So you want a raise
You’ve done a great job. The boss likes you, the janitors love you and your presentation last week was worthy of a TED talk! So it’s time for a raise. The problem is that, despite all the incredible value you have brought to the company, you aren’t sure what the answer will be. This system will help you get the ball rolling on that raise, without being pushy, or weak. This is completely different than searching for a job over 50, writing a resume with no experience or getting a job online.
Stop worrying about it and formulate a plan
First things first, stop worrying about it! I know you’re nervous and you think about what it would be like to make more money and just how awesome it would be. And if they can’t see the value you bring then they aren’t paying attention. Come to think of it the boss is gone more than you and she makes way more money. And if they even knew about . . .
Calm down. Asking for a raise is not the same as preparing to fight with your loud neighbor. If you have done things right, the management likes you. So respect that relationship and follow these steps when you ask. But calm down. The stress you put on yourself will follow you into the room and put a shadow on the whole process.
You’ll be fine, so don’t worry.
Know the company
Most companies want to be made aware that you know a lot about them. So learning the core values ,mission statement and ideal customers will only help you here. If the company has a founder who is bigger than life, (or even if they just think they are) know about them. Be ready to take the parts of the company that you like and weave it into the best parts about you.
You’ll need this knowledge about the company at the end of your answer. But for now, store away a few stories, the core values and bits of the mission statement that you like. Don’t worry, we’ll return to it soon.
So, what do you know about yourself? Usually this stumps people. They don’t want to say they are a fan of vampire movies because that is completely irrelevant and way out of style. So filling that gap with relevant and current information about you is vital! A good way to begin is with a personality profile like Meyers-Briggs or DiSC. These will give you amazing insights into yourself and a great launching off point to start the conversation. For example, if you take a DiSC profile you can say “I am a high S on the DiSC profile which is why I am very steady and do well with the systems and routines of the company.”
Have a backup plan in place
So what will you do if they say no?
Will you quit, turn back projects or just continue on? Whatever plan you develop for this, make sure you think it through. Don’t quit a job because they didn’t give you a raise, without finding another one first. Make sure that you know what your plan will be regardless of the answer.
Planning your actions for any outcome gives you the confidence to ask because you know exactly what your next step will be when you walk out the door. Confidence is a huge asset to the process and will very likely get you the promotion.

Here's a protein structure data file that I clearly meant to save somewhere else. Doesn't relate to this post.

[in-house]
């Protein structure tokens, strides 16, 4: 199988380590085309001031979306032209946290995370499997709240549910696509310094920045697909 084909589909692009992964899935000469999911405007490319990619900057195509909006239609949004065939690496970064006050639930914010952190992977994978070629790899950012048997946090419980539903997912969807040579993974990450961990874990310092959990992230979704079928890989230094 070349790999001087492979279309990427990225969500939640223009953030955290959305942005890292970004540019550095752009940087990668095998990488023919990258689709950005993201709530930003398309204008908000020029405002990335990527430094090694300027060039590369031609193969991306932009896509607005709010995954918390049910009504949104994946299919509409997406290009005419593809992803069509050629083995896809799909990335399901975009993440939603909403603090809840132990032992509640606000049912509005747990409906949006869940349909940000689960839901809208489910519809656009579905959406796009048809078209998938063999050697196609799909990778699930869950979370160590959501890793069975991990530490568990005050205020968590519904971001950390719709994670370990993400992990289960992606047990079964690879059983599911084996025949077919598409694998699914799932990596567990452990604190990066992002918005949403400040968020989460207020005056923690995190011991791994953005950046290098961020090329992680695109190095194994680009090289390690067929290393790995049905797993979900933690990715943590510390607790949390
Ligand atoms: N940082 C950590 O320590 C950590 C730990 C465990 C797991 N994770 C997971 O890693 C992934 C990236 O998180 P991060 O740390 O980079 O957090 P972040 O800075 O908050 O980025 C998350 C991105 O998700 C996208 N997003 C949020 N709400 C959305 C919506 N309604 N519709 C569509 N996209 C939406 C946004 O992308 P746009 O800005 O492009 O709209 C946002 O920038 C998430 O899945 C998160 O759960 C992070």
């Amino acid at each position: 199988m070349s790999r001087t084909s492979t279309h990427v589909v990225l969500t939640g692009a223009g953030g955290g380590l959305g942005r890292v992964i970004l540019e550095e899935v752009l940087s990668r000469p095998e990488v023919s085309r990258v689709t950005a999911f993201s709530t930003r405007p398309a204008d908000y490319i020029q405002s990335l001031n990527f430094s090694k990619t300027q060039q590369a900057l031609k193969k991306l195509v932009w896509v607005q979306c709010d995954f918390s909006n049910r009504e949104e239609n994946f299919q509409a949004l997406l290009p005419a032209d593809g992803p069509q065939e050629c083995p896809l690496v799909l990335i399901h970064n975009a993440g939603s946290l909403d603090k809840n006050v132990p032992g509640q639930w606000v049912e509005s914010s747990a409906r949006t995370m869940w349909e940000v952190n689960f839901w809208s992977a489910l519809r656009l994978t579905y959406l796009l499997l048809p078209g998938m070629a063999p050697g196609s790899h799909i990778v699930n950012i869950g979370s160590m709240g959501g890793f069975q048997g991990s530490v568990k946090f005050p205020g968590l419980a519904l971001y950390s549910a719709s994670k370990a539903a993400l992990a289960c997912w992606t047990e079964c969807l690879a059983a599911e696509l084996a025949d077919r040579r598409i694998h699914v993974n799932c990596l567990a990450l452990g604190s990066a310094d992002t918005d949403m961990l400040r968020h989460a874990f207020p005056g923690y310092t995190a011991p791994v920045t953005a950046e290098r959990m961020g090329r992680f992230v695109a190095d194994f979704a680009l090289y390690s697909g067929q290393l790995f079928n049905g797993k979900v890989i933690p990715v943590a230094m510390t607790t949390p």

So have confidence that you have a good response for any answer, and the answer will probably be yes!
Never ask for a promotion during a company picnic, family barbecue or game of squash (what is that anyway, a competition for stepping on bugs?) Even if you have to schedule your appointment make sure that your leader has plenty of time to think and not a lot of stress to distract her from considering your offer.
Don’t ask the night before a big client presentation, during a family crisis or a rough time for the company.
Ask when the leader is feeling good about the future, which will include bigger checks for you, and make sure you have a killer resume ready to go when you ask. Resumes aren’t just for finding jobs. They help promote and explain you better than even you can. Do the work to make sure your resume looks nice and is ready before you go ask.
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- Arrogant and demanding
- Nervous and unsure.
You don’t want either of these traits coming out, so relax and just talk. Emotions and demands don’t get raises.
So illustrate why you are so valuable. Explain how the big project hinged on you coming through, and that you did. Just be ready to smile and enjoy the moment. This will help you seem well-refined and great to work with.
Pop the question, the right way
Don’t ask for a promotion or a raise. Ask what you can do to play a bigger role in advancing the company. Ask what you need to do to be given more responsibility. Putting the questions this way helps them understand that you have put the companies needs before your own.
It’s a really powerful tool in your arsenal.
So your question might sound like this.
“I’m very excited to be a part of this culture. I am a high S on the DiSC profile which makes me a steady reliable candidate for more responsibility within my department. I know the third core value of the company is ‘clarity in growth’ which describes exactly how I feel about growth. So what do I need to do in order to play a bigger part in the success of the company?”
This question will open the door for an immediate upgrade or the steps you need to take to get that upgrade. Notice there is no option to say “no.” And you have taken away their need to ask the dreaded “Tell us a little about yourself” question.
Framing the question this way helps your leader understand that you are here to stay, you are incredibly valuable and worth putting some more money in to.
So go nail down a promotion at work this week!